Have you ever wondered what the Alignment option was used for in the SOLIDWORKS Structural Member feature command? I had an opportunity to go through this a few days back with a customer trying to setup a weldment for some structural I Beams that needed to follow a 3 degree slope. Here is how we setup their model to allow for this 3 degree alignment using the Structural Member command.
First, we create some construction sketch geometry to allow us to create a plane that is angled at the angled degree of choice.
Next we create a plane based on this sketch line and angle this at 3 degrees around the Top Plane.
Then a new sketch on our Top Plane to set our length and spacing for our weldment profiles to follow. In our example I am drawing lines of 12 inch lengths and set on 12 inch pattern centers.
Next, I create a new sketch on my newly created Angled Plane, and Convert Entities on all of the Sketch Lines from my previous sketch. This projects the lines onto the angled plane from the Top Plane.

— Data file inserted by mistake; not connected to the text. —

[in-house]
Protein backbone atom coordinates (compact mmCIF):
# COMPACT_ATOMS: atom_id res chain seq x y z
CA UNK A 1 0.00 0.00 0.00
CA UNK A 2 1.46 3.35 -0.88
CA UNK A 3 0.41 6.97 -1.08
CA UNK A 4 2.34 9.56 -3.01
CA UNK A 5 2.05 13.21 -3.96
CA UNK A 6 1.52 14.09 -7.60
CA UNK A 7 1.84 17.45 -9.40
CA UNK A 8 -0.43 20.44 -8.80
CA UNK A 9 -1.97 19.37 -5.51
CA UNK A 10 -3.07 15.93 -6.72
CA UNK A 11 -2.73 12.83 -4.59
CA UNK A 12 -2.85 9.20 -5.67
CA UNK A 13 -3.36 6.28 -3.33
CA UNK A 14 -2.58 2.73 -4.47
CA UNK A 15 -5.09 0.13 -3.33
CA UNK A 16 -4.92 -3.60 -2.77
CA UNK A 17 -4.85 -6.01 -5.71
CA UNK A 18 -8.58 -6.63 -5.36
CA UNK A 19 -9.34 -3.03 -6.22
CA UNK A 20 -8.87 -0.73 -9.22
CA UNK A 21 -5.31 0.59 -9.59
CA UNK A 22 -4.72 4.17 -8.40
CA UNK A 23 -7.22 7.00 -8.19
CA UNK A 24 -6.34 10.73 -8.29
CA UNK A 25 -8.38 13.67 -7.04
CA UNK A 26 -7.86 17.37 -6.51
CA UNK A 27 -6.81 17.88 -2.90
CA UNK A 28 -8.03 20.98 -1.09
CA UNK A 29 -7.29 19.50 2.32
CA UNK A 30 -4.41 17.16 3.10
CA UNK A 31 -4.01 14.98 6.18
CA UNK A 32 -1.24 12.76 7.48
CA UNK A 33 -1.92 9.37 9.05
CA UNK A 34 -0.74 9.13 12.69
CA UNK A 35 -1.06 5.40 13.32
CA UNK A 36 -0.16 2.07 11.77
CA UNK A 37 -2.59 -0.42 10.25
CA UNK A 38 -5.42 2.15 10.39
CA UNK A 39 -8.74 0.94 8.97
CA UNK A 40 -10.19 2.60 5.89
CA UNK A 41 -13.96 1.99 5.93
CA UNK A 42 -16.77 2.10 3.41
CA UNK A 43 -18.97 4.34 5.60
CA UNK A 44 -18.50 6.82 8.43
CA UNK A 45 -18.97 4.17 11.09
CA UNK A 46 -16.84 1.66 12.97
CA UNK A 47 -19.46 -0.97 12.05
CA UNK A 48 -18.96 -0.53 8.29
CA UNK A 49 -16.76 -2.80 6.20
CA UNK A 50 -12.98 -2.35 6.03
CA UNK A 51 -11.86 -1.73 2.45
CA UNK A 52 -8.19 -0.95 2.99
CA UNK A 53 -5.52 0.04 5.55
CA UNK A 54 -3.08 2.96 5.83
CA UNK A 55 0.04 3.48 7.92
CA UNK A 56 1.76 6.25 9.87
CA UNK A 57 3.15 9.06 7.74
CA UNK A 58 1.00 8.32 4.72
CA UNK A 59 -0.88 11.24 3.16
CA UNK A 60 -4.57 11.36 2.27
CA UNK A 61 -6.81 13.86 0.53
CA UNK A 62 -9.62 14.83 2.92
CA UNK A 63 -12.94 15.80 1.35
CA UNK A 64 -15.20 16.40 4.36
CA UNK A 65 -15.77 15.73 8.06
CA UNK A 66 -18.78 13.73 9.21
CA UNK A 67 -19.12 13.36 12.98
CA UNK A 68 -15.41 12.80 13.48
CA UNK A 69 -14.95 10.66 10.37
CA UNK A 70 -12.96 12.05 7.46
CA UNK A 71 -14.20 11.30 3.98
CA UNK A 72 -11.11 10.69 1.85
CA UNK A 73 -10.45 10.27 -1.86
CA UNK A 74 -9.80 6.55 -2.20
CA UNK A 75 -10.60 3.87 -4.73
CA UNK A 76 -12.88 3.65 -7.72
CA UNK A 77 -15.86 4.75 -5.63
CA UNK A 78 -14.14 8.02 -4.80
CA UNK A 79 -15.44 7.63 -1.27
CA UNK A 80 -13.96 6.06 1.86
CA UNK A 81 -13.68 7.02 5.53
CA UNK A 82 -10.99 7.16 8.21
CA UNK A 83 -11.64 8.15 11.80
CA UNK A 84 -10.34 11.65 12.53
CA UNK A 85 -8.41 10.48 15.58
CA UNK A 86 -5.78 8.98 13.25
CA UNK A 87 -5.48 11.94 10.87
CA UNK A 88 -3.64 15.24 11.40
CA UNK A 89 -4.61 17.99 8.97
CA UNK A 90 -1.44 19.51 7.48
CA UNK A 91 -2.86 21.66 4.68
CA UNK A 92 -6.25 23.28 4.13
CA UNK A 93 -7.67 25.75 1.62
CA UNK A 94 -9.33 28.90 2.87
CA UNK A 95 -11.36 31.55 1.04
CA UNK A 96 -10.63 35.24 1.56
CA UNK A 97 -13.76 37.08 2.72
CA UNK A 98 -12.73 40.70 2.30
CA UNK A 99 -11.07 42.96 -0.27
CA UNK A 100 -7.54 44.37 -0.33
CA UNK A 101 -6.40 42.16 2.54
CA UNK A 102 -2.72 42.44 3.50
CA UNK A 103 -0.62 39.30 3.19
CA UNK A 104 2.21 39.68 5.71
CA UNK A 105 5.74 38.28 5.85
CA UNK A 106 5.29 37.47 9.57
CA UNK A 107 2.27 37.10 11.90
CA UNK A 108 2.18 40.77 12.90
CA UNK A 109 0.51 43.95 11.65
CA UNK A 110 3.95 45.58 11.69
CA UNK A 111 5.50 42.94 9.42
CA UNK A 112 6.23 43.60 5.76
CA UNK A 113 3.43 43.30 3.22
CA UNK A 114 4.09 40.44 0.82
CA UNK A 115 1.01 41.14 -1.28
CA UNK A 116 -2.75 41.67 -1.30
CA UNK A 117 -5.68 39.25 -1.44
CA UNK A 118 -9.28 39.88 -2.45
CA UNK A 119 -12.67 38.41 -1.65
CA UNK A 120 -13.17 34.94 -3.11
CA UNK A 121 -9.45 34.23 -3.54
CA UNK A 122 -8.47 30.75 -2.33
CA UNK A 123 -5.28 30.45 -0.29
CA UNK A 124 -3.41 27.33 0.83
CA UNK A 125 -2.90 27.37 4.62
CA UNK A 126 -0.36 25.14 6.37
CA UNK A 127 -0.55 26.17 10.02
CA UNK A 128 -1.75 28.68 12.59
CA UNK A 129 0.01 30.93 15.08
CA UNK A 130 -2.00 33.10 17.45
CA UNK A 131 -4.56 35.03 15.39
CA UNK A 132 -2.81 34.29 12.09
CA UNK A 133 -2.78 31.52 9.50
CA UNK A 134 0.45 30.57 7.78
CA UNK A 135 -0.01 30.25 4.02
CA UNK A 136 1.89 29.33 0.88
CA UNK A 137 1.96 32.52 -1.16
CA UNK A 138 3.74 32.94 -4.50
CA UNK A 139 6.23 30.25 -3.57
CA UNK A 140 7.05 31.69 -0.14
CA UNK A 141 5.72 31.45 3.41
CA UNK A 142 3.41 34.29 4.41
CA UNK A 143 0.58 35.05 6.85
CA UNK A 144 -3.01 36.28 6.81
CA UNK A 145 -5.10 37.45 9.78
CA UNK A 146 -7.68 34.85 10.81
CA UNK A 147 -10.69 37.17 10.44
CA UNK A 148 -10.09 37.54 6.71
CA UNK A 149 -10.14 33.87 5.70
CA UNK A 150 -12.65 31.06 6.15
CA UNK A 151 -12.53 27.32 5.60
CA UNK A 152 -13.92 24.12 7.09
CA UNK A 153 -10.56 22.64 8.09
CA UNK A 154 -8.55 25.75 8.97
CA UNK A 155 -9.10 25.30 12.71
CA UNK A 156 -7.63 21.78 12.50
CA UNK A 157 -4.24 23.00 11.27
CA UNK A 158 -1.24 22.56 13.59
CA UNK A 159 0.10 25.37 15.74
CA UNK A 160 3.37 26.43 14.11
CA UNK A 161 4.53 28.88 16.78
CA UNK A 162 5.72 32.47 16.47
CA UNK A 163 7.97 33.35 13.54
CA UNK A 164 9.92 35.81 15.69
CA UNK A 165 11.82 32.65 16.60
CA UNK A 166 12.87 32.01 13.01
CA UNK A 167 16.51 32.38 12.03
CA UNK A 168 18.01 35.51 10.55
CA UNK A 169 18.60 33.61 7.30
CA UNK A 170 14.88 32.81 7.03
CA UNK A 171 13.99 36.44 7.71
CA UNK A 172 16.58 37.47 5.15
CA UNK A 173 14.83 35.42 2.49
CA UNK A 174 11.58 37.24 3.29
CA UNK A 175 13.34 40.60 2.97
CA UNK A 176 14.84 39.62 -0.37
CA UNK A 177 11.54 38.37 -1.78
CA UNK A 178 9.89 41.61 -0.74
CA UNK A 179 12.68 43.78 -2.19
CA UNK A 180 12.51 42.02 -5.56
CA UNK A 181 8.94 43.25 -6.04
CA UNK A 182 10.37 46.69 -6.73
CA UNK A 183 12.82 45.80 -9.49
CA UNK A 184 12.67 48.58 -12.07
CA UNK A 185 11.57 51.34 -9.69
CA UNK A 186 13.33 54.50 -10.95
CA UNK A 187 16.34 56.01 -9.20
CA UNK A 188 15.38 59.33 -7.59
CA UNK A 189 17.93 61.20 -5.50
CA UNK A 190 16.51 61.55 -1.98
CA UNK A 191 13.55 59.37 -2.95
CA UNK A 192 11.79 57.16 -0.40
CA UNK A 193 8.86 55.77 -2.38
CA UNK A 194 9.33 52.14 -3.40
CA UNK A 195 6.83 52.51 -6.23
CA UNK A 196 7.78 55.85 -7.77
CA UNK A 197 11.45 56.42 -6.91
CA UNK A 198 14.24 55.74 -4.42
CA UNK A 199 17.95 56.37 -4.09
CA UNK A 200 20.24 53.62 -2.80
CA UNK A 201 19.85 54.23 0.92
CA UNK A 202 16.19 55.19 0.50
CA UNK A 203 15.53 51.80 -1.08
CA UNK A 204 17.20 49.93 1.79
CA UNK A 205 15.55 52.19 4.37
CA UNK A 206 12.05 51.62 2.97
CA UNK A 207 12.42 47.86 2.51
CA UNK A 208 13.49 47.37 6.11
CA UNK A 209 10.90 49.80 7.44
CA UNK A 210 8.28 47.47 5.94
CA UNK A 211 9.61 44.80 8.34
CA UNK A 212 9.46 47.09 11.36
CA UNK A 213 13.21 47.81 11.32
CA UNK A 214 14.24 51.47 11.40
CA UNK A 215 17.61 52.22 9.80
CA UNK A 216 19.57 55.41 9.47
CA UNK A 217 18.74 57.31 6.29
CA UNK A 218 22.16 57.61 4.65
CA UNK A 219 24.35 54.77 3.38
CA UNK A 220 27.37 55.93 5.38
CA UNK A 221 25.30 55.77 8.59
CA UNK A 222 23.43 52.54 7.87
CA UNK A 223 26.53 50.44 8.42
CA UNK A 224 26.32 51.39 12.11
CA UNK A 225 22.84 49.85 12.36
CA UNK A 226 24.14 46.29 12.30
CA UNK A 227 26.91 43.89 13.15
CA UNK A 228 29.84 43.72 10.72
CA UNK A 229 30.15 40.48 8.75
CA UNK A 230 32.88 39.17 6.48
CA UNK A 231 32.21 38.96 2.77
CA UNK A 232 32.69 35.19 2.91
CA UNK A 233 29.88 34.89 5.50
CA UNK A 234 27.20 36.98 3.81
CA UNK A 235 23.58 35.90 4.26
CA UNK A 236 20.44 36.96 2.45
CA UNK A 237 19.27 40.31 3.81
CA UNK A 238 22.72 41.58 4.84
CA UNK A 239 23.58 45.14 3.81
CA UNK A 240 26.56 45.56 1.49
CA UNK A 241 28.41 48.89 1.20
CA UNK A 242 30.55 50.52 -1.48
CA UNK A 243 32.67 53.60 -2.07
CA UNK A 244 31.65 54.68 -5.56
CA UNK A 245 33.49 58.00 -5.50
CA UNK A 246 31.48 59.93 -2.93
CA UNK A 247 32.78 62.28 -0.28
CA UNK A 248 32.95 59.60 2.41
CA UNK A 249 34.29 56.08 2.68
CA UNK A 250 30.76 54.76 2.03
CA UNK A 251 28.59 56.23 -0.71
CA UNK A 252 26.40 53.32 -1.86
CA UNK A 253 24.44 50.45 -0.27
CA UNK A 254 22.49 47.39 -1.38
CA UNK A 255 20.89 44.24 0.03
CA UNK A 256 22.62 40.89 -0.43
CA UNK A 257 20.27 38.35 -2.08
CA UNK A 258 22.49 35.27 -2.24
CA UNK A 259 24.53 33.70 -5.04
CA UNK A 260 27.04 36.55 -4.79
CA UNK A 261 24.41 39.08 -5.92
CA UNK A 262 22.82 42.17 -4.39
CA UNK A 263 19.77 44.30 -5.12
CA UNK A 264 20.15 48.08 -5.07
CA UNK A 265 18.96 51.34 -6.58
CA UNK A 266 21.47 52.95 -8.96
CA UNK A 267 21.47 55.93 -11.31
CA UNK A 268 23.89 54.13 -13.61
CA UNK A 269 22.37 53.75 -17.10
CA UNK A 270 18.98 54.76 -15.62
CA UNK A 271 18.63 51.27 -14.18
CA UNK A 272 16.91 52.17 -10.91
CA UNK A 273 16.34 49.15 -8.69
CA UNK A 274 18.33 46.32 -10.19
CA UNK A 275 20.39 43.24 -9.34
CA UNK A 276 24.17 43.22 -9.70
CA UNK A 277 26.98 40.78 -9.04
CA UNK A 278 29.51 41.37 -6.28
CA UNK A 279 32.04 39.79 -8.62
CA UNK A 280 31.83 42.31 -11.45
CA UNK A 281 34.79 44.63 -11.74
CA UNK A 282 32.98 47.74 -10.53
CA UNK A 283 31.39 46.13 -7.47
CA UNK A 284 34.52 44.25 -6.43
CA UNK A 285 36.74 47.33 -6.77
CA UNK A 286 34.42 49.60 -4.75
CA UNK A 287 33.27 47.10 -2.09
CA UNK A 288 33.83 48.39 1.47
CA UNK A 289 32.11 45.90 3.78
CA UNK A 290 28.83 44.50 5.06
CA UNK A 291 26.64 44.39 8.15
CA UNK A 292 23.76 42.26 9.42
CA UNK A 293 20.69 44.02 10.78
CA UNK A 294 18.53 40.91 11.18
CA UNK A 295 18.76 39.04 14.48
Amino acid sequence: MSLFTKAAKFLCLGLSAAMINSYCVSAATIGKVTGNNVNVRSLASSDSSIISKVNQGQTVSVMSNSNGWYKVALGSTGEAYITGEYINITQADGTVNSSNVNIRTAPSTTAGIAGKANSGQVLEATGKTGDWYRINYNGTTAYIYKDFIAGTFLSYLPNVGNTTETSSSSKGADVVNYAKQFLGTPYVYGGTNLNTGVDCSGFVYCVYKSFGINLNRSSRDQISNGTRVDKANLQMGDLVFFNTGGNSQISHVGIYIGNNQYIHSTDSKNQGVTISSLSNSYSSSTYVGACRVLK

So, if I were to finish here, I would have 5 weldment profiles extruded along these sketch lines along the 3 degree slope plane, but they would be rotated 3 degrees off of center or no longer parallel to the Top Plane. My goal is to have the I Beams placed in a sloped orientation along the plane, but keep the beams parallel to the Top Plane. Here is where the Alignment Option comes into play.
So, we create on final sketch which is a vertical line on the Front Plane starting at the Origin for simplistic reasons. Length doesn’t matter, just orientation.
Now we can start the Structural Member feature command. I pick my Standard, Type and Size followed by each line segment in my Sketch3 feature. Then before closing the command, I click in the Alignment selection box, and pick on the Line in my last Sketch4 feature. Since this is a vertical line in relation to the origin, the beams are all parallel to the Top Plane but follow the 3 degree layout of Sketch3.
There you have it. A nice example of how and why to use the Alignment option in SOLIDWORKS Weldments. Enjoy!